Boston Scientific and TriVascular, Inc. Announce Strategic Alliance

Boston Scientific secures access to percutaneous aortic aneurysm stent graft

NATICK, Mass., Jan 14, 2003 (PRNewswire-FirstCall) - Boston Scientific Corporation (NYSE: BSX) today announced that it has entered into a series of agreements with TriVascular, Inc., including an investment in the company, exclusive international distribution rights, and an exclusive option to acquire the company. TriVascular is a privately held company located in Santa Rosa, CA that was founded five years ago with the objective of improving the outcome from abdominal aortic aneurysm (AAA) therapy by developing a more durable stent graft that could be placed percutaneously (through the skin).

TriVascular's first commercially available product is designed to have a delivery catheter that is small enough (approximately 12 French) to allow the physician to make a small puncture in the leg instead of an incision. TriVascular reduced the delivery system size by eliminating much of the metal required to keep other stent grafts open and replacing it with a polymer that is injected into channels within the graft during the procedure.

The company successfully completed its first human implant in August and recently received an approval from the U. S. Food and Drug Administration to begin its U. S. clinical trial. TriVascular anticipates receiving a CE mark in late 2003. Multiple additional applications of the technology are in development. Terms of the agreements were not disclosed.

An abdominal aortic aneurysm is a weakening of the wall of the largest artery in the body. If left untreated, it can expand and rupture, resulting in a mortality rate in excess of 50 percent. It has been estimated that one of every 250 people over the age of 50 will die of a ruptured AAA, making this one of the leading causes of death in the U. S. Traditional surgical repair of an AAA is an invasive and traumatic procedure that requires a large incision in the abdomen, which allows a physician to place a graft inside the aorta. A less-invasive approach was developed in the early 1990's that combined a fabric graft with a metal stent structure that held the graft in place. These stent grafts eliminated the need for an open abdominal procedure. Instead, the new grafts are delivered via a catheter (approximately 20 French in size) through an incision in the patient's leg.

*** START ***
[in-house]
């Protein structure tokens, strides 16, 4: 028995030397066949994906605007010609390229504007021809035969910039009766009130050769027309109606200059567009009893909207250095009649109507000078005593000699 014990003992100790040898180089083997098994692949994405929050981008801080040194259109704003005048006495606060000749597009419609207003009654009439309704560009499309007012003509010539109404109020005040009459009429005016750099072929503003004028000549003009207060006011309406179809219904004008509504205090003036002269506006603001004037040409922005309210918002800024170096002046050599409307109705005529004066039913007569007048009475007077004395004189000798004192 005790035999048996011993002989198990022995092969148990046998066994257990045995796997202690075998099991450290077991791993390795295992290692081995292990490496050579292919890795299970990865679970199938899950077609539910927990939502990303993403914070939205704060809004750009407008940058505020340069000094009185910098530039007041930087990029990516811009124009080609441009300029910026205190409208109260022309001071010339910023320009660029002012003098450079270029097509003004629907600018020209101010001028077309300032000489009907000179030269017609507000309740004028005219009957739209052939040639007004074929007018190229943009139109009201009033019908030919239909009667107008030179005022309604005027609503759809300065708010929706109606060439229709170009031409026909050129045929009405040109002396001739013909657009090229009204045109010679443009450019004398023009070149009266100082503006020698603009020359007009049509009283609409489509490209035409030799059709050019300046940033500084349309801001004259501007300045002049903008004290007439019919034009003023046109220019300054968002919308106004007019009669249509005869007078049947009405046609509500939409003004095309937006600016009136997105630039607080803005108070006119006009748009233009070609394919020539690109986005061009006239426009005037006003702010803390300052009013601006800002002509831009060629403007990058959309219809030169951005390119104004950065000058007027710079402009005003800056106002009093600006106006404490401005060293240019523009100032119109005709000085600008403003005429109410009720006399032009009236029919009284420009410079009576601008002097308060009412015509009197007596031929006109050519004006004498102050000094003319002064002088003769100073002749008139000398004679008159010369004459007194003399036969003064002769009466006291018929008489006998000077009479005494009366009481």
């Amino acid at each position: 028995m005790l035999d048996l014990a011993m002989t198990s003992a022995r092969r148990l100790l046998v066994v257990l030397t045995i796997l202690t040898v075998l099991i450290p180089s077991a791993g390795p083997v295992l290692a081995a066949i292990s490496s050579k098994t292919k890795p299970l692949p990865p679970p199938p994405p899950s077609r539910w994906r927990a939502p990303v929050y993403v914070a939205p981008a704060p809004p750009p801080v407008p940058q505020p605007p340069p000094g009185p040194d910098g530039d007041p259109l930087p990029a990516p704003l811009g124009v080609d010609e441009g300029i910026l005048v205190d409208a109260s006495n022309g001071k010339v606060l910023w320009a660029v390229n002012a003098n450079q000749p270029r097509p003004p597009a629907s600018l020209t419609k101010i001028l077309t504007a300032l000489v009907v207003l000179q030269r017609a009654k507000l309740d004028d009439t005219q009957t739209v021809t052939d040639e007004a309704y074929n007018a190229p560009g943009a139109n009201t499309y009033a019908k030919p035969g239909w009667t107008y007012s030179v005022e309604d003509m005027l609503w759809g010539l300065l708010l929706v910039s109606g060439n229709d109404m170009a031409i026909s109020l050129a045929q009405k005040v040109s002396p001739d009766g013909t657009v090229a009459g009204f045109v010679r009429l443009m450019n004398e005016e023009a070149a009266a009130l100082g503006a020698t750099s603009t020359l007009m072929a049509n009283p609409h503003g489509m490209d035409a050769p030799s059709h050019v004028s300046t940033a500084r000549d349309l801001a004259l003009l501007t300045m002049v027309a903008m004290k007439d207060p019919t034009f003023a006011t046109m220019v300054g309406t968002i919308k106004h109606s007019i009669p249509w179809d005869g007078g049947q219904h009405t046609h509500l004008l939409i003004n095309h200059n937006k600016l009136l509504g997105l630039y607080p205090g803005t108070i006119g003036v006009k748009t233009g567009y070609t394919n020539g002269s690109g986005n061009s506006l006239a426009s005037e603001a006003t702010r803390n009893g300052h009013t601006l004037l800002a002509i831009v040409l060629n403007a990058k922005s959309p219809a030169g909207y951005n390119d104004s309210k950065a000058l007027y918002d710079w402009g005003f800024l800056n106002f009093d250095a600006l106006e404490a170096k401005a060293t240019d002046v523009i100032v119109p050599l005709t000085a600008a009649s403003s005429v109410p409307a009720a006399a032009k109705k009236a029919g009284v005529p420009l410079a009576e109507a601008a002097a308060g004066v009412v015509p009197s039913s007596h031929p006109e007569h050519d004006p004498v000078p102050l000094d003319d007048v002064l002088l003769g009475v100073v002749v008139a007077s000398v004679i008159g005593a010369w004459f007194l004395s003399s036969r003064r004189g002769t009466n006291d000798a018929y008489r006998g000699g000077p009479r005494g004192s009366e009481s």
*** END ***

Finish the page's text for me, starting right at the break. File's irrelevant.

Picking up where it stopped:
"Boston Scientific has long sought a durable stent graft that offers a percutaneous solution for both our surgical and interventional customers," said Paul LaViolette, Boston Scientific Senior Vice President and President, Cardiovascular. "We believe that TriVascular is the first to have developed a solution that substantially decreases the profile of the device down to a percutaneous range while also enhancing the durability of the graft."

"I'm excited by how our team has risen to the challenge of creating a unique, durable and yet percutaneous solution to the minimally invasive treatment of aneurysms," said Michael Chobotov, Ph.D., President and Chief Executive Officer of TriVascular. "Through hard work, creativity, and the application of advanced technologies and methods, we believe we have developed a true next generation solution to this significant unmet clinical need."

The market for AAA stent grafts was approximately $250 million in 2002. However, market evolution and growth has been limited. Many believe the market could triple if a device was developed that could be placed percutaneously and was durable enough to reduce the need for re-intervention.

About Boston Scientific

Boston Scientific is a worldwide developer, manufacturer and marketer of medical devices. Its products are used in a broad range of interventional medical specialties.

Forward-Looking Statements

This press release contains forward-looking statements. Boston Scientific wishes to caution the reader of this press release that actual results may differ from those discussed in the forward-looking statements and may be adversely affected by, among other things, risks associated with new product development and commercialization, clinical trials, intellectual property, regulatory approvals, competitive offerings, integration of acquired companies, Boston Scientific's overall business strategy, and other factors described in its filings with the Securities and Exchange Commission.